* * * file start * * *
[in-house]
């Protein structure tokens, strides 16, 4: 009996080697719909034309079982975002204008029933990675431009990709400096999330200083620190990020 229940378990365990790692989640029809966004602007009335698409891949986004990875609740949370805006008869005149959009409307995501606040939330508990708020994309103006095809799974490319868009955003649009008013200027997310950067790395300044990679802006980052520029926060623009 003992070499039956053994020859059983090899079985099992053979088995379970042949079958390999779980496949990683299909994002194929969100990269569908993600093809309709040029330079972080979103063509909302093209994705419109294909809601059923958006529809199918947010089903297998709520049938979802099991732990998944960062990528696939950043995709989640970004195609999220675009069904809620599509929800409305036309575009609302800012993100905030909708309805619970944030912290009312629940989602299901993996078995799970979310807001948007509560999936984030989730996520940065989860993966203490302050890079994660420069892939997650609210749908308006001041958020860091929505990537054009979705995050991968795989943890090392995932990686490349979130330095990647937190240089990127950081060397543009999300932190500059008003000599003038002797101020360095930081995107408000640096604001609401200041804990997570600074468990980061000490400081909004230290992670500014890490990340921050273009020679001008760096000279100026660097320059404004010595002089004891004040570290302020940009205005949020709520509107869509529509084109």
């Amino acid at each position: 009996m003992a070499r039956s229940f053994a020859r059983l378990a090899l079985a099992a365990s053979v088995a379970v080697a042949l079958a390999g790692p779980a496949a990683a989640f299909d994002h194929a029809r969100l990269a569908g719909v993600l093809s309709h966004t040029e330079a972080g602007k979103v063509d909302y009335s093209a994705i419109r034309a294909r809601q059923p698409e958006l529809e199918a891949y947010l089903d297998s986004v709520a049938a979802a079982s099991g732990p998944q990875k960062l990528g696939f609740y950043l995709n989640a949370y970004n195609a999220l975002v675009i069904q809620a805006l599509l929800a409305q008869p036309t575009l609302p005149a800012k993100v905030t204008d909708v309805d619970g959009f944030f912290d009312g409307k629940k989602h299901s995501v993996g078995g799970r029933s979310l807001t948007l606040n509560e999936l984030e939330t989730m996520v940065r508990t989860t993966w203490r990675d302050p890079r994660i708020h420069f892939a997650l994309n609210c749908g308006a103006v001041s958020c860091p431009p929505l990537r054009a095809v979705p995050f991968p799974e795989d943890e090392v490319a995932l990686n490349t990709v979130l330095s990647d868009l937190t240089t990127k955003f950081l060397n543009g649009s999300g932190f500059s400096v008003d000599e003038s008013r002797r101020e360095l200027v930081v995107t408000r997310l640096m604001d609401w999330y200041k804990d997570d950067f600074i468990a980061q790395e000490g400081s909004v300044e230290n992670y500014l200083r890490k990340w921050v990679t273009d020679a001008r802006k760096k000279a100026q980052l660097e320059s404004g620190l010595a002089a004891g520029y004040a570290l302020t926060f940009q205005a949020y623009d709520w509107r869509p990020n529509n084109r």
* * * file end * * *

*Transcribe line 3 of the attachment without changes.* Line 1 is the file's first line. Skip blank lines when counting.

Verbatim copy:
């Amino acid at each position: 009996m003992a070499r039956s229940f053994a020859r059983l378990a090899l079985a099992a365990s053979v088995a379970v080697a042949l079958a390999g790692p779980a496949a990683a989640f299909d994002h194929a029809r969100l990269a569908g719909v993600l093809s309709h966004t040029e330079a972080g602007k979103v063509d909302y009335s093209a994705i419109r034309a294909r809601q059923p698409e958006l529809e199918a891949y947010l089903d297998s986004v709520a049938a979802a079982s099991g732990p998944q990875k960062l990528g696939f609740y950043l995709n989640a949370y970004n195609a999220l975002v675009i069904q809620a805006l599509l929800a409305q008869p036309t575009l609302p005149a800012k993100v905030t204008d909708v309805d619970g959009f944030f912290d009312g409307k629940k989602h299901s995501v993996g078995g799970r029933s979310l807001t948007l606040n509560e999936l984030e939330t989730m996520v940065r508990t989860t993966w203490r990675d302050p890079r994660i708020h420069f892939a997650l994309n609210c749908g308006a103006v001041s958020c860091p431009p929505l990537r054009a095809v979705p995050f991968p799974e795989d943890e090392v490319a995932l990686n490349t990709v979130l330095s990647d868009l937190t240089t990127k955003f950081l060397n543009g649009s999300g932190f500059s400096v008003d000599e003038s008013r002797r101020e360095l200027v930081v995107t408000r997310l640096m604001d609401w999330y200041k804990d997570d950067f600074i468990a980061q790395e000490g400081s909004v300044e230290n992670y500014l200083r890490k990340w921050v990679t273009d020679a001008r802006k760096k000279a100026q980052l660097e320059s404004g620190l010595a002089a004891g520029y004040a570290l302020t926060f940009q205005a949020y623009d709520w509107r869509p990020n529509n084109r």